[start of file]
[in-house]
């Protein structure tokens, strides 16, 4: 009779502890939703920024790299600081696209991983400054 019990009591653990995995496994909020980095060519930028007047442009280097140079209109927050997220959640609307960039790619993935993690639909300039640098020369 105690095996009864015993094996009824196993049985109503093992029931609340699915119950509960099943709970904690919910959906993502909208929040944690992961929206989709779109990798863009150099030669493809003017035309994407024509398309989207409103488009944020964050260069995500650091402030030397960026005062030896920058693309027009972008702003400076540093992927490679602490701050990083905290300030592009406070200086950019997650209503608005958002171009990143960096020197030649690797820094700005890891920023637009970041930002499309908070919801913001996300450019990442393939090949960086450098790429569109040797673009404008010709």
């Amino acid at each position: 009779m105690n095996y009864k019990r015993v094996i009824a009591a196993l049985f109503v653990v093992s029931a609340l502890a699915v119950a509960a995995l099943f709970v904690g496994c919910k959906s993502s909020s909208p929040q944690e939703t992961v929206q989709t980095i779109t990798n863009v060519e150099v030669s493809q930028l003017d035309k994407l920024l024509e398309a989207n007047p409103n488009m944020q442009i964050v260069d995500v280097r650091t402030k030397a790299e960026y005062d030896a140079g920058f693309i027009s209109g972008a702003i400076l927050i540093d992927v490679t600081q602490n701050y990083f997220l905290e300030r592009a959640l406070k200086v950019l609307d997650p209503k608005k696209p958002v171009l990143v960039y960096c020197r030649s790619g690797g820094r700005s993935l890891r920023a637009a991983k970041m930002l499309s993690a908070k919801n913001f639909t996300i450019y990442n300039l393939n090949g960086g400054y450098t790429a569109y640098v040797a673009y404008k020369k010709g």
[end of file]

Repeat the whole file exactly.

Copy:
[in-house]
């Protein structure tokens, strides 16, 4: 009779502890939703920024790299600081696209991983400054 019990009591653990995995496994909020980095060519930028007047442009280097140079209109927050997220959640609307960039790619993935993690639909300039640098020369 105690095996009864015993094996009824196993049985109503093992029931609340699915119950509960099943709970904690919910959906993502909208929040944690992961929206989709779109990798863009150099030669493809003017035309994407024509398309989207409103488009944020964050260069995500650091402030030397960026005062030896920058693309027009972008702003400076540093992927490679602490701050990083905290300030592009406070200086950019997650209503608005958002171009990143960096020197030649690797820094700005890891920023637009970041930002499309908070919801913001996300450019990442393939090949960086450098790429569109040797673009404008010709």
């Amino acid at each position: 009779m105690n095996y009864k019990r015993v094996i009824a009591a196993l049985f109503v653990v093992s029931a609340l502890a699915v119950a509960a995995l099943f709970v904690g496994c919910k959906s993502s909020s909208p929040q944690e939703t992961v929206q989709t980095i779109t990798n863009v060519e150099v030669s493809q930028l003017d035309k994407l920024l024509e398309a989207n007047p409103n488009m944020q442009i964050v260069d995500v280097r650091t402030k030397a790299e960026y005062d030896a140079g920058f693309i027009s209109g972008a702003i400076l927050i540093d992927v490679t600081q602490n701050y990083f997220l905290e300030r592009a959640l406070k200086v950019l609307d997650p209503k608005k696209p958002v171009l990143v960039y960096c020197r030649s790619g690797g820094r700005s993935l890891r920023a637009a991983k970041m930002l499309s993690a908070k919801n913001f639909t996300i450019y990442n300039l393939n090949g960086g400054y450098t790429a569109y640098v040797a673009y404008k020369k010709g």